A five-year battle over a neighbour's high hedge could soon end.

Barry Pickersgill will hear on Monday whether Kirklees Council will order the fast-growing Leylandii to be chopped back under new anti-social-behaviour powers.

The 61-year-old retired licensee has complained about two hedges that overlook the back of his home and block the light.

The Council's new high-hedge officer Ruth Perrin has recommended one be cut back to 2.5 metres but the other be left.

Mr Pickersgill, who lives at Peep Green Road, Hartshead, with his wife Sandra, said although he was pleased with the recommendations he thought they did not go far enough. "I am delighted they think the nearest hedge needs cutting," he said.

"But if the first hedge is cut down all we will see is the second one behind it. It will still spoil our enjoyment of our home and we still won't be able to see the open fields beyond. At one point the hedge was so high all you could see from the dining room table was hedge - no sky at all.

"Even now it's so dark we need the light on to eat - day or night."

He praised the legislation which gives hope to people whose lives are blighted by the menace of high hedges, saying he was the first person in Kirklees to fill out the new complaint forms.

Under the new powers councils can order owners of evergreen hedges to cut them back if the trees are found to block light or access to homes. They can face a £1,000 fine if they do not comply.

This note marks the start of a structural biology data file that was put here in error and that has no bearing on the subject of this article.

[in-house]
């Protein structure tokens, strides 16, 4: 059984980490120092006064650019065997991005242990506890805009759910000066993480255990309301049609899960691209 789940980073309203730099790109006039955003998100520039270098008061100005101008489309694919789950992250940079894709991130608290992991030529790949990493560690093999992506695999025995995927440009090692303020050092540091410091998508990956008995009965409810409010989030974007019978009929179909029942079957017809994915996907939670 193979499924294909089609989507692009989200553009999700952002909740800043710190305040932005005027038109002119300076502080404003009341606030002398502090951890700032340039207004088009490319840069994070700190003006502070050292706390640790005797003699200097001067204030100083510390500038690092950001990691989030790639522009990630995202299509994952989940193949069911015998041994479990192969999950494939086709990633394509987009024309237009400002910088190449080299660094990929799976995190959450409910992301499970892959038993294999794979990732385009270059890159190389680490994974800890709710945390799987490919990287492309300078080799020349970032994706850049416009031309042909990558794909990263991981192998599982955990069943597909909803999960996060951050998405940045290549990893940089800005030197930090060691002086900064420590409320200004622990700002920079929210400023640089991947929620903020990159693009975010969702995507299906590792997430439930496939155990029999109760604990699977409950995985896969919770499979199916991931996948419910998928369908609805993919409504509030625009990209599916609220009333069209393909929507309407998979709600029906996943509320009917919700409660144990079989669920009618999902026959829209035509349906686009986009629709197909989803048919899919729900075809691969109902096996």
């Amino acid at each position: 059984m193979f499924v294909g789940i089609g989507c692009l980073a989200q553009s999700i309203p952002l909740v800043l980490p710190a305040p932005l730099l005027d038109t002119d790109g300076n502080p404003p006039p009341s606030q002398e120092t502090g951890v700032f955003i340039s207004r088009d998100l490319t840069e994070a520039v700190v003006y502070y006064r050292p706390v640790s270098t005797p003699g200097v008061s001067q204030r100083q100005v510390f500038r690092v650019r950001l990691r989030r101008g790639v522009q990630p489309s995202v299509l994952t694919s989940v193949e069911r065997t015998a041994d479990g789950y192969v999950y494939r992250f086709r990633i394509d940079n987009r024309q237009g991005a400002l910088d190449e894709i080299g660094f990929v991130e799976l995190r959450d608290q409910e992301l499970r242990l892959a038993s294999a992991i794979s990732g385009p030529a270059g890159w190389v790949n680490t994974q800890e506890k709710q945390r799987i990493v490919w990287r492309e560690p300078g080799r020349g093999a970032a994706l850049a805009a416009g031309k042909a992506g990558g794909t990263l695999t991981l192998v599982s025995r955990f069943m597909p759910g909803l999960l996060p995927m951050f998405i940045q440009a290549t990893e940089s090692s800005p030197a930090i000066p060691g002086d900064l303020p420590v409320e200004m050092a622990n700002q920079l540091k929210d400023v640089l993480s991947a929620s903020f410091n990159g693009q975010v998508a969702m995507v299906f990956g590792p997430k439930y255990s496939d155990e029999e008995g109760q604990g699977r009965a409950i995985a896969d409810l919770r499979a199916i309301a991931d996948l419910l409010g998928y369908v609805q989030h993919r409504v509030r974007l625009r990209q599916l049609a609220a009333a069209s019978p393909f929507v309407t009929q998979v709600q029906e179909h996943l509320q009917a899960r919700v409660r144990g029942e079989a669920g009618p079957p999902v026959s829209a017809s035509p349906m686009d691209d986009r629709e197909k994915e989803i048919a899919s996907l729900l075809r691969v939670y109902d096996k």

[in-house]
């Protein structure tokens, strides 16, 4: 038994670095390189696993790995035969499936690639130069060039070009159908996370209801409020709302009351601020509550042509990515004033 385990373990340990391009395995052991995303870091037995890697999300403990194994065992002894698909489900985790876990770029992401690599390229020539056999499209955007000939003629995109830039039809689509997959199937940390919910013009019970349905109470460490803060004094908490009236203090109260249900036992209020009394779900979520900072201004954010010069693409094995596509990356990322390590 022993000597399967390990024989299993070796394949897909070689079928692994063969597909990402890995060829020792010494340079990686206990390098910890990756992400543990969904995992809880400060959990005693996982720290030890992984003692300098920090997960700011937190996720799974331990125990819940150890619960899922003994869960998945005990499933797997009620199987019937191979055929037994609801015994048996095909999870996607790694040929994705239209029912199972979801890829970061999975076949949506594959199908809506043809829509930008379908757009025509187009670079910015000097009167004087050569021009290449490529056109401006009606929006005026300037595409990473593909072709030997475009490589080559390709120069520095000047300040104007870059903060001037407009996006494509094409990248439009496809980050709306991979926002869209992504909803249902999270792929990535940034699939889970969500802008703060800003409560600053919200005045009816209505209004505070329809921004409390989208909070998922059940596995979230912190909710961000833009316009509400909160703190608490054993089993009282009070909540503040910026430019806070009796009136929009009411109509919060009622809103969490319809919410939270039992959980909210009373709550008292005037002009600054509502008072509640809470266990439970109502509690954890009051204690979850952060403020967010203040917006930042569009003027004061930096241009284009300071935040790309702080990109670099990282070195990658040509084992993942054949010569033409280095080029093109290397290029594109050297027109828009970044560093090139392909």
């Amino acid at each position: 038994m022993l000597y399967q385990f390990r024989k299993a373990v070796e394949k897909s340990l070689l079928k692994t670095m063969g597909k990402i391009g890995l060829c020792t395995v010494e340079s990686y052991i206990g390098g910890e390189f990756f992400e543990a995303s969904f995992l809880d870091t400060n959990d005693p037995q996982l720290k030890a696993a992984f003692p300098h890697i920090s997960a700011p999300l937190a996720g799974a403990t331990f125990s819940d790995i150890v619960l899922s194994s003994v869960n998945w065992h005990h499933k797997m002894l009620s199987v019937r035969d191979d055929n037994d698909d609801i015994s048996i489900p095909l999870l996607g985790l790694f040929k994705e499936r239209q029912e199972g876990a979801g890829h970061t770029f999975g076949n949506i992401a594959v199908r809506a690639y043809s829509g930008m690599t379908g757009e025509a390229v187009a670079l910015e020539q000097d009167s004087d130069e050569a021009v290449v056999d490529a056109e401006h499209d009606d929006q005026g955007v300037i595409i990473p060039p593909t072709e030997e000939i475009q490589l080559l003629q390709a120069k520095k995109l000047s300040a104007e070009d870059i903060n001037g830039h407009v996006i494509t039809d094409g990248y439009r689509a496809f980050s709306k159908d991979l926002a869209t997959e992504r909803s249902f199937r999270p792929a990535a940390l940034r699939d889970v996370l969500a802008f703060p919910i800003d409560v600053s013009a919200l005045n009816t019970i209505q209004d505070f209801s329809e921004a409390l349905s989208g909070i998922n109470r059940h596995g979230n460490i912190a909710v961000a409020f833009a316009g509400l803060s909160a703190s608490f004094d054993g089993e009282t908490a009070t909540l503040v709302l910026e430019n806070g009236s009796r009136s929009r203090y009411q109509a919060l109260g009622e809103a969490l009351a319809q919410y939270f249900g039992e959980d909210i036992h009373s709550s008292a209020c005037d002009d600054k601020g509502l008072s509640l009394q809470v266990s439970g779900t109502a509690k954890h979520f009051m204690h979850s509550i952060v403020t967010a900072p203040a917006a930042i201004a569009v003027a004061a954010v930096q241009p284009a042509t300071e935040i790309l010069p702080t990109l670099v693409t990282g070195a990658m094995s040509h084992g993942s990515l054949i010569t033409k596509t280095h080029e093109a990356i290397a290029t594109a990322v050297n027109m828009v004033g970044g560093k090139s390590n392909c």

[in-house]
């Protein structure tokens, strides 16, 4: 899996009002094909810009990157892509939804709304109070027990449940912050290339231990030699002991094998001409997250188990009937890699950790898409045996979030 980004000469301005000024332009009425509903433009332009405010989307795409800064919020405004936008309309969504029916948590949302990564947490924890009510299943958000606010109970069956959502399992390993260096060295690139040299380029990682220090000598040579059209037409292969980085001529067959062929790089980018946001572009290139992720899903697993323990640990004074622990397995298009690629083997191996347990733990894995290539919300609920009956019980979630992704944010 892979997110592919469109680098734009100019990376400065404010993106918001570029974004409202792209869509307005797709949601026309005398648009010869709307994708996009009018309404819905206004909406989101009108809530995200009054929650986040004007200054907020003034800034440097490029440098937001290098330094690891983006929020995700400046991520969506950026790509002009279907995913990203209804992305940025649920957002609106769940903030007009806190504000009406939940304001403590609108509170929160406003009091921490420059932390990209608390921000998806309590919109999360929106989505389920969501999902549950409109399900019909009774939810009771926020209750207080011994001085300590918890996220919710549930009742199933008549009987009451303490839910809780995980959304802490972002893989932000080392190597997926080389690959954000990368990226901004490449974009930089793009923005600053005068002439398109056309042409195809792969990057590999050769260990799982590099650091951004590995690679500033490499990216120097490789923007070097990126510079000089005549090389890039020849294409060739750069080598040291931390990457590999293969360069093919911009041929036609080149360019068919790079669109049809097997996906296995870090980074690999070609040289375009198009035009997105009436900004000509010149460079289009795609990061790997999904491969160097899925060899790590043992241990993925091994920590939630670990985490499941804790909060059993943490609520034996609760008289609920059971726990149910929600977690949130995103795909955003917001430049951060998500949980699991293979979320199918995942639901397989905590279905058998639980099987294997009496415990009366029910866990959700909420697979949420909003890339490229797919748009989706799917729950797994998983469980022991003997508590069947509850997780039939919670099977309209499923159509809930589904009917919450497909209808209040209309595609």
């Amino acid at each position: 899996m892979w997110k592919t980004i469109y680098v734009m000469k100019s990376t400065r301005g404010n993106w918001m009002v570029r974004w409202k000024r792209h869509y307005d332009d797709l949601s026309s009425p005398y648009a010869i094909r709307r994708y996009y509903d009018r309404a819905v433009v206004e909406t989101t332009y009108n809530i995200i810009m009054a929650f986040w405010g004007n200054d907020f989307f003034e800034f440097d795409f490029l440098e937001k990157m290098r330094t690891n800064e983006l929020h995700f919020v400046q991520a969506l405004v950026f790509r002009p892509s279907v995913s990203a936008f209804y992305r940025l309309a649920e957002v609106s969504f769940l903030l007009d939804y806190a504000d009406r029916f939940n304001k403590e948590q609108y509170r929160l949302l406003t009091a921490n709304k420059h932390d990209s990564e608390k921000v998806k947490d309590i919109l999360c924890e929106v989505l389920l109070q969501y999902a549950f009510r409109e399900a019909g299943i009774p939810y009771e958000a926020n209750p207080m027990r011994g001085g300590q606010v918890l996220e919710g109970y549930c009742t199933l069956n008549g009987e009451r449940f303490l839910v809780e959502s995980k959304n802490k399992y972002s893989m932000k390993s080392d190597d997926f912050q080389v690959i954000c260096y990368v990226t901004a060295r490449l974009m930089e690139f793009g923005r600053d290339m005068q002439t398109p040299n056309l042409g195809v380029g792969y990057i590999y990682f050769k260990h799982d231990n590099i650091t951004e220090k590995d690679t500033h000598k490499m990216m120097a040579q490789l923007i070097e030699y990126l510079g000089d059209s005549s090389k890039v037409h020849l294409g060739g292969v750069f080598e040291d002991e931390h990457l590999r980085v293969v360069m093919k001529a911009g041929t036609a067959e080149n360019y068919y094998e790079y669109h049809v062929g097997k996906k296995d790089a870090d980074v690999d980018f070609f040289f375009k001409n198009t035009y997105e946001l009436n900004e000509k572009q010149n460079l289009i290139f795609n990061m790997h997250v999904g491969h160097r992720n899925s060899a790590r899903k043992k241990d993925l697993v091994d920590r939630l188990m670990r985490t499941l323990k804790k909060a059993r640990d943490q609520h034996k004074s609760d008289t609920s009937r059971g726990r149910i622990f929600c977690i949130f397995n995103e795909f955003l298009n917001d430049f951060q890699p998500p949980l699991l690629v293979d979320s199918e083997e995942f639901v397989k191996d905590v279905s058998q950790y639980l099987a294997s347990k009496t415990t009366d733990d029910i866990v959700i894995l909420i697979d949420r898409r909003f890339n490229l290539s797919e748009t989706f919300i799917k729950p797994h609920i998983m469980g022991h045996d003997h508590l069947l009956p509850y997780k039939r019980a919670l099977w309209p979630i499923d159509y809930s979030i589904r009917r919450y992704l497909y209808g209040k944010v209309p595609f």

Kirklees planning and highways committee will vote on Monday over Mr Pickersgill's case. Both parties can then appeal against the decision.

To complain about a high hedge in Kirklees, householders must pay a £100 fee which falls to £20 for those receiving council tax benefits. The fee is refunded if the inquiry reveals the complaint is valid.

Last month the Telegraph & Argus revealed people who complain to Bradford Council about a neighbour's hedge being too high could be charged a £320 administration fee.

Councils can now order householders to chop a hedge down to size if it reaches more than two metres in height.

There are already 40 existing complaints to Bradford Council about hedges, but the head of development services, Michael Kirby, said officers would only intervene as a last resort.